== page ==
Ultimately, what I like about Endings, Beginnings is how the film is essentially a character study of Daphne. It’s not one of those relationships stories where the protagonist is soured by bad relationships, but one where the protagonist is also the antagonist and how her behavior and life events have her stuck on a hamster wheel of dysfunction.
The movie plays out like a slice of life drama—very low key. Events just unfold before you and as likable as Daphne is at the start, you see just how much she sabotages her life in small, seemingly, harmless ways. We’re witnessing millennial problems (they just don’t know it). There is a great deal of texting in the film and instead use the phone fonts, we’re all so used to, director Libaire stylizes the font, and the result is excellent. I wish all movies in the future do it as he did.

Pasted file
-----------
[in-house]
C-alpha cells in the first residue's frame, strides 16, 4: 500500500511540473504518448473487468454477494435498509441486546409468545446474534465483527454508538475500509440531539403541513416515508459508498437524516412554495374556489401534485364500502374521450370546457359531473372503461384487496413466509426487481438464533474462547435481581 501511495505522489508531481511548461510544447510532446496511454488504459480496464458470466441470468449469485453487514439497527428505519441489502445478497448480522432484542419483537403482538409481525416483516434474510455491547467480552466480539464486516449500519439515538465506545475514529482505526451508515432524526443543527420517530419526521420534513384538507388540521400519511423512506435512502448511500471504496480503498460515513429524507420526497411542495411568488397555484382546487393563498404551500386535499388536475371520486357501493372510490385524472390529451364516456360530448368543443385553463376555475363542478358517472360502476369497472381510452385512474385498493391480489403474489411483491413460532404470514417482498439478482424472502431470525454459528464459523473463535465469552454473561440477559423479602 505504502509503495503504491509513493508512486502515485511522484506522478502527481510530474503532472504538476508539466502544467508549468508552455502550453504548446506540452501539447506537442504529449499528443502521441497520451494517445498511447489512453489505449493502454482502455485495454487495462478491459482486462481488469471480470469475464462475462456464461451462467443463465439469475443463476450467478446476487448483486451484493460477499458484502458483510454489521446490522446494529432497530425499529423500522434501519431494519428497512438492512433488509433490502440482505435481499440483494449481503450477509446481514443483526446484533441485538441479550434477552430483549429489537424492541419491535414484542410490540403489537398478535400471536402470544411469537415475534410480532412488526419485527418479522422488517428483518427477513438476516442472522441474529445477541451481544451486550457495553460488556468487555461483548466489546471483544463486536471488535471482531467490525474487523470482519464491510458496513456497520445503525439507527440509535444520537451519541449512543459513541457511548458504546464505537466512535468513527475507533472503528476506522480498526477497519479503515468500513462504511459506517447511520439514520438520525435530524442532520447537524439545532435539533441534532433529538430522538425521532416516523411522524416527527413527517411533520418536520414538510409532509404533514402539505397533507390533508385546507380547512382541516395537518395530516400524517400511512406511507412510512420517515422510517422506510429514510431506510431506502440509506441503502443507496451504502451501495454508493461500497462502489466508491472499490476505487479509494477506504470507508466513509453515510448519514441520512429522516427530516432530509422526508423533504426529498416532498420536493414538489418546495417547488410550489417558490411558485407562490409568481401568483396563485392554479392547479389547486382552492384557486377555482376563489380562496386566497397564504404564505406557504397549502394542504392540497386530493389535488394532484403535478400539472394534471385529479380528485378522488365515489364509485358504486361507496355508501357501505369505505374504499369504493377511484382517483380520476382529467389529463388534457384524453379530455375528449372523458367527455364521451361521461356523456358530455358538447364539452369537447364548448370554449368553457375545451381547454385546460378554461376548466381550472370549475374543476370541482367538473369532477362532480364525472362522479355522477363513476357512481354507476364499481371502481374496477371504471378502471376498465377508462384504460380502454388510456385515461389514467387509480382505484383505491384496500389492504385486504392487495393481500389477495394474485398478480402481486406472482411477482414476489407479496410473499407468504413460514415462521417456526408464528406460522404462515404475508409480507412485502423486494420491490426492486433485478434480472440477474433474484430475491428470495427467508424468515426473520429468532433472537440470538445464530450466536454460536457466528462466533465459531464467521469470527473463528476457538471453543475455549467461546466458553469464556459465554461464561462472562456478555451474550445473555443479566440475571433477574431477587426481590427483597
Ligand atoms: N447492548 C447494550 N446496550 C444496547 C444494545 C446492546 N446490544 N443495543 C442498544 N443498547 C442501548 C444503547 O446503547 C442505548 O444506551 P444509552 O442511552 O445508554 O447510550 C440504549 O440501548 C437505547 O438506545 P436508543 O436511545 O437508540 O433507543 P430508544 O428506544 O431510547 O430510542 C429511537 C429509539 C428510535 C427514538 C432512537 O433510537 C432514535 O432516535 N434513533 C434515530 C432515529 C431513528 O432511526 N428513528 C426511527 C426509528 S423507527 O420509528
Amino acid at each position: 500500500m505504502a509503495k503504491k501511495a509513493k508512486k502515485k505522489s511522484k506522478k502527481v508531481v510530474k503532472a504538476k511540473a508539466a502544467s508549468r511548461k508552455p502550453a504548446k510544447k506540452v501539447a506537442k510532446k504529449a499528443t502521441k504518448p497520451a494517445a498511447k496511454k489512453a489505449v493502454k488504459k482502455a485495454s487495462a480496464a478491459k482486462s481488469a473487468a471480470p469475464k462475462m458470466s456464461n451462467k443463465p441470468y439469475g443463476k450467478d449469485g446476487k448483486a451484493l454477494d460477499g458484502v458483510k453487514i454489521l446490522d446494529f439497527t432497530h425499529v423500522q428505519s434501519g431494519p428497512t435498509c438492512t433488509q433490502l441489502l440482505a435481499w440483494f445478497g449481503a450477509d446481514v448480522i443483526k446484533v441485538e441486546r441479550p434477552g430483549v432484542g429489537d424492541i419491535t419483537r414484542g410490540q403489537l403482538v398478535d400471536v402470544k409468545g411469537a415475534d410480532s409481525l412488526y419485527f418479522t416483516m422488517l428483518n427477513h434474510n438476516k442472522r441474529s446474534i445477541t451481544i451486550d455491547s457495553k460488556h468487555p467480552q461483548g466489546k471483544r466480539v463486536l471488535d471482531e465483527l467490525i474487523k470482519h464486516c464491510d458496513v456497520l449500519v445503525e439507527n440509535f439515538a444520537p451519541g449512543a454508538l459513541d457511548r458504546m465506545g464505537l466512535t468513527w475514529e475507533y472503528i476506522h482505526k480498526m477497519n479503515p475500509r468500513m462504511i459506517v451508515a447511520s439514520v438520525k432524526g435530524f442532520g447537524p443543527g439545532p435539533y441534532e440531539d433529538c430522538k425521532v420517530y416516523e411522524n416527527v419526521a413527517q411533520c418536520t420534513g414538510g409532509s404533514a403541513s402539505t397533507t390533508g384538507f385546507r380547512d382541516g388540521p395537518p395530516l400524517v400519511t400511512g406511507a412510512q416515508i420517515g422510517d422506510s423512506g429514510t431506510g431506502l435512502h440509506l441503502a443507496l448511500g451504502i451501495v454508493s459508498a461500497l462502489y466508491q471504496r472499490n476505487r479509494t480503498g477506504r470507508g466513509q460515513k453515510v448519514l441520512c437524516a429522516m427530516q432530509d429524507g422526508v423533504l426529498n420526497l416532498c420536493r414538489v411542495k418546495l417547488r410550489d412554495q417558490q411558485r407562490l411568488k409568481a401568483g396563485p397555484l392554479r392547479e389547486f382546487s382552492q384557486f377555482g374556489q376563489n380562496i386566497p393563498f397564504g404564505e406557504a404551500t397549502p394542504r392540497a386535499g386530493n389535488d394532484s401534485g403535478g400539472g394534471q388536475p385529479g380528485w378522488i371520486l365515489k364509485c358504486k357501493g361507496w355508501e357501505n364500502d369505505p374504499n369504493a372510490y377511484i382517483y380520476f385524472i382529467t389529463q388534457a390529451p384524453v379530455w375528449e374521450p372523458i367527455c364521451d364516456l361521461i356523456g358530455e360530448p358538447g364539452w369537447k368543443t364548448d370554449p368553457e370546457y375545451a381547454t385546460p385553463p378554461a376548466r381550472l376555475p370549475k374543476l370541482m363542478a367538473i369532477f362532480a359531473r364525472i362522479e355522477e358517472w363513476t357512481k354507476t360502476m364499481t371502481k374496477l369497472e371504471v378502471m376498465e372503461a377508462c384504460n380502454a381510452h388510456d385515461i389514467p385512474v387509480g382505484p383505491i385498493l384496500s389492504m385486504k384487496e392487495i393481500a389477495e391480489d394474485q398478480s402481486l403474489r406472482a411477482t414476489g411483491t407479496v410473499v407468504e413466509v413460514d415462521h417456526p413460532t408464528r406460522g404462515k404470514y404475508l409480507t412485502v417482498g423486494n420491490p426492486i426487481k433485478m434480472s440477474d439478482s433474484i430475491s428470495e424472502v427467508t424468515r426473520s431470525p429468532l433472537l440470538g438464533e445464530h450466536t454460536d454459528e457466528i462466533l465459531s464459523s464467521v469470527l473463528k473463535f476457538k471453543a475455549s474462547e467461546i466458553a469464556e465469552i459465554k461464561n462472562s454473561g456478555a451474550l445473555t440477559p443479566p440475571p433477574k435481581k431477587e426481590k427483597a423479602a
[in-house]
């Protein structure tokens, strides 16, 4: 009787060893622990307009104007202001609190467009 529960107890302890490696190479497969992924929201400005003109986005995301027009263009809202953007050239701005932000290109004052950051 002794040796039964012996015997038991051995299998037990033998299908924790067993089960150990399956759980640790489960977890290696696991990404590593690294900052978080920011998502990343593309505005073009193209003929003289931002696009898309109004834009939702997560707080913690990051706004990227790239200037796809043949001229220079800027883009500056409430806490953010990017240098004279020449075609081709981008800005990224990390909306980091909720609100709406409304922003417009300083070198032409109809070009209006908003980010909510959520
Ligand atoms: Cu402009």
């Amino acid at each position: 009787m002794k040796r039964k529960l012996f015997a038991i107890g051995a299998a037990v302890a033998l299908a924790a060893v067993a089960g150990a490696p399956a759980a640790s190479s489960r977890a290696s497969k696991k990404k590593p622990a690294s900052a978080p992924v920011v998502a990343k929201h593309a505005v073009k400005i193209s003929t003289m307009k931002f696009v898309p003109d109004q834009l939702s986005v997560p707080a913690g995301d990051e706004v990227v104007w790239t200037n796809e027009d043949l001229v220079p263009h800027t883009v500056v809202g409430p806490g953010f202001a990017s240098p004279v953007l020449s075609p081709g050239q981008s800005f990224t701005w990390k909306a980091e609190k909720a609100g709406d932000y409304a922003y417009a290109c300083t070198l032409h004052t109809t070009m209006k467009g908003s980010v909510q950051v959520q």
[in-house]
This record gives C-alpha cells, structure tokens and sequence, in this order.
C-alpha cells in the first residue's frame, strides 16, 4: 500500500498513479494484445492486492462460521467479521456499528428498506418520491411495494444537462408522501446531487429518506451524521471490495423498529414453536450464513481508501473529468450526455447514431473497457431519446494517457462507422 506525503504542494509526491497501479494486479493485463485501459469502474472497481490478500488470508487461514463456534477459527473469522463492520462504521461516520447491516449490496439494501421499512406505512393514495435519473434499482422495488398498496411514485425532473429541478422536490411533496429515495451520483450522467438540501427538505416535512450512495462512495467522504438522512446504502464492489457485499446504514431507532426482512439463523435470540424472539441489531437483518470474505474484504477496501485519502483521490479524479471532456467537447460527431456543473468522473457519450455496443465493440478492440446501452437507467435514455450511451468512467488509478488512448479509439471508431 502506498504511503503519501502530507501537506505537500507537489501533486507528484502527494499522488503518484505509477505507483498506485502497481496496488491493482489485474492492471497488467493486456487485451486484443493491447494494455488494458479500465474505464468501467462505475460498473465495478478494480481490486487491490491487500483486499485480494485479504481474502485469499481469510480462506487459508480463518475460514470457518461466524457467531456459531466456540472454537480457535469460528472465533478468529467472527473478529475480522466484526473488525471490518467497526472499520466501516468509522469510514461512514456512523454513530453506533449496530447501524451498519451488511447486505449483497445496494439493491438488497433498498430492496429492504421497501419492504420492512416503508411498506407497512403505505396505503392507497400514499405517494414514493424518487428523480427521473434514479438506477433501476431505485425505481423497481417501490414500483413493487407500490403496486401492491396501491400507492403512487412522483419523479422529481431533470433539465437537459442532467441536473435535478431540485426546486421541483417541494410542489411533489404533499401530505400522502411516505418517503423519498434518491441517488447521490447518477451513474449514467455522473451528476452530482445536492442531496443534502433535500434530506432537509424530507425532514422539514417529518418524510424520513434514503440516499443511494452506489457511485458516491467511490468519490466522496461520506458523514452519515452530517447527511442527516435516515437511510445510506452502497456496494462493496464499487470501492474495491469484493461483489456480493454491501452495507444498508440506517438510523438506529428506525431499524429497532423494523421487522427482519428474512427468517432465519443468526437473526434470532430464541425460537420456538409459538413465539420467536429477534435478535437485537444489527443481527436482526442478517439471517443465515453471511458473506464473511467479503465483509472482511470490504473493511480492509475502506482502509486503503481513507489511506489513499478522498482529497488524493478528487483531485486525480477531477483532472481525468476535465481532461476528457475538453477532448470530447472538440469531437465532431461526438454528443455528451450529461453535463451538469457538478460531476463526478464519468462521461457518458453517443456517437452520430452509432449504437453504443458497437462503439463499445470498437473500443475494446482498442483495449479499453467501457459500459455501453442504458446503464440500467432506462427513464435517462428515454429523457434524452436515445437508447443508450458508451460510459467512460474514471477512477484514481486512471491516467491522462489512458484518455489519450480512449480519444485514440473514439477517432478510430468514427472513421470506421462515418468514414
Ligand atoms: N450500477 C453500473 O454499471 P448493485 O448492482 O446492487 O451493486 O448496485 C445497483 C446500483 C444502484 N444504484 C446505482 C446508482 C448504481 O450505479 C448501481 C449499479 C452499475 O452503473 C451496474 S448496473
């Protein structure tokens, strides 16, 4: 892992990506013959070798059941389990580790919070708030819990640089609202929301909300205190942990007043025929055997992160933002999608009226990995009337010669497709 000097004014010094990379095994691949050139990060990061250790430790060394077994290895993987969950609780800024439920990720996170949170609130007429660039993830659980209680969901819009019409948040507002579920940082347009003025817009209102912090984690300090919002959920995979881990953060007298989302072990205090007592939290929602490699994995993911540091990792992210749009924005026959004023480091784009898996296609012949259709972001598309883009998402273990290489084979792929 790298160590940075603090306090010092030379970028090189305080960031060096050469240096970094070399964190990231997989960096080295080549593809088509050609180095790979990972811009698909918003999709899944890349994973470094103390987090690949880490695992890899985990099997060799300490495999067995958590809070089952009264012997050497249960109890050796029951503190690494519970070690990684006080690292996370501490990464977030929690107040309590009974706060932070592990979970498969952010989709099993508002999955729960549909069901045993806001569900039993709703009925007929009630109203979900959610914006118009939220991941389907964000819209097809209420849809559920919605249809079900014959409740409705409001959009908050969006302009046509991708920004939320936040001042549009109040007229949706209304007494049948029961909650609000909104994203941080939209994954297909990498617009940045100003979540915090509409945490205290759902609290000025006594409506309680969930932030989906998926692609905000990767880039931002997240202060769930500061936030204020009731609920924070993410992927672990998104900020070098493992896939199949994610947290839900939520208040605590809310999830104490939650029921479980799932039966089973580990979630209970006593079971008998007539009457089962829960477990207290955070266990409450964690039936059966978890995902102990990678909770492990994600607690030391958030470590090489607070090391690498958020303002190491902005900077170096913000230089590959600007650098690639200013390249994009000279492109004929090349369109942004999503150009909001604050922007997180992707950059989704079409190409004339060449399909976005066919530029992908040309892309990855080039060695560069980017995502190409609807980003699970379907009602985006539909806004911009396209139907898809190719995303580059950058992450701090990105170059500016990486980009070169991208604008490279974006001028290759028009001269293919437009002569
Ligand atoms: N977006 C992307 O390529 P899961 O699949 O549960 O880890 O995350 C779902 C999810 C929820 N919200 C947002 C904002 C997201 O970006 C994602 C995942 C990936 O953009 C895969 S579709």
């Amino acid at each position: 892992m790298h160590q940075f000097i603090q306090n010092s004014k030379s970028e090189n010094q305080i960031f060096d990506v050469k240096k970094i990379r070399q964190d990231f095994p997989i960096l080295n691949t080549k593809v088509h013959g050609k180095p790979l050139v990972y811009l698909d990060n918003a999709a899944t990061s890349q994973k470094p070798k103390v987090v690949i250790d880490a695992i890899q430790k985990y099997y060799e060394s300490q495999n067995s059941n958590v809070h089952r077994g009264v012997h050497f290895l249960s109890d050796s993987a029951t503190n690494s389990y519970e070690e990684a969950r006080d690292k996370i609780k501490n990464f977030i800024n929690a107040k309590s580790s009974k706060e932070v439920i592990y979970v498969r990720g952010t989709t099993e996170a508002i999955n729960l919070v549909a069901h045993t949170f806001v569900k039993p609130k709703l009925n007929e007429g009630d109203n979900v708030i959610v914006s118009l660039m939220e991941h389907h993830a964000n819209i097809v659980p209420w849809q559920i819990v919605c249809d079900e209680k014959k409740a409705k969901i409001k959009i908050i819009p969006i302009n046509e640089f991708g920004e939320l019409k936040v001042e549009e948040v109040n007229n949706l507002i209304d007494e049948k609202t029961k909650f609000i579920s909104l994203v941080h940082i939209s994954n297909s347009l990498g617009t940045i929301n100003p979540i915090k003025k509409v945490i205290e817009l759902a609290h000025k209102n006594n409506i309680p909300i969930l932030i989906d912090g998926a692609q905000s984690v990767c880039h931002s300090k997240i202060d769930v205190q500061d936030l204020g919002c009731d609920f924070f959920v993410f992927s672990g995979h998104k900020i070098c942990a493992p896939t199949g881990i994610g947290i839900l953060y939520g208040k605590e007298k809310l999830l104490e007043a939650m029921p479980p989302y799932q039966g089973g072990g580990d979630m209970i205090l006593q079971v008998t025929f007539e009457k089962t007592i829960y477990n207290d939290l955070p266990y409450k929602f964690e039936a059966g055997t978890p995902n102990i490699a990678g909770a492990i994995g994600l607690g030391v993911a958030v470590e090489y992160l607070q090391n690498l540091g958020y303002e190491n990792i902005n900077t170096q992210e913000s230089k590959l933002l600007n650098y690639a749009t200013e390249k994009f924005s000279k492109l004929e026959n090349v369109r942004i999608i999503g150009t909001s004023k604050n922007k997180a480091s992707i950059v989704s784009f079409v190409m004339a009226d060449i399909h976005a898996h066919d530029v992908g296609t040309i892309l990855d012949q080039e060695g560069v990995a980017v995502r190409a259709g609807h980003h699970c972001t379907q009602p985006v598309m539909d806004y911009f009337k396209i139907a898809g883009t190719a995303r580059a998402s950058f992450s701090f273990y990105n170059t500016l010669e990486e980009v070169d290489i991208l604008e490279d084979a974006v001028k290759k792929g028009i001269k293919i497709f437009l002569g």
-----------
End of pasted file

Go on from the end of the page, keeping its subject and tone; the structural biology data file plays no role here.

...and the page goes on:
“…see just how much she sabotages her life in small, seemingly, harmless ways.”
What Endings, Beginnings has going for itself is fantastic performance specifically from Woolley, even if she’s dead-on perfect portraying a typical millennial. She more than carries the entire film along with Stan and Dorman. It’s also a joy to see Wendie Malik show up. She not only nails the mother character, but her role is so vital in the end. Her character of Sue is flawed similarly to Daphne, but she is a few years ahead of her daughter in terms of having her life pulled together.
In the end, I enjoyed Endings, Beginnings much more than I thought I would. It’s not mind-blowing or overly dramatic. It is a simple story about someone who quite frankly could be you or anyone of your friends. It may even serve as an eye-opening moment in one’s life.
"…we're witnessing millennial problems (they just don't know it)."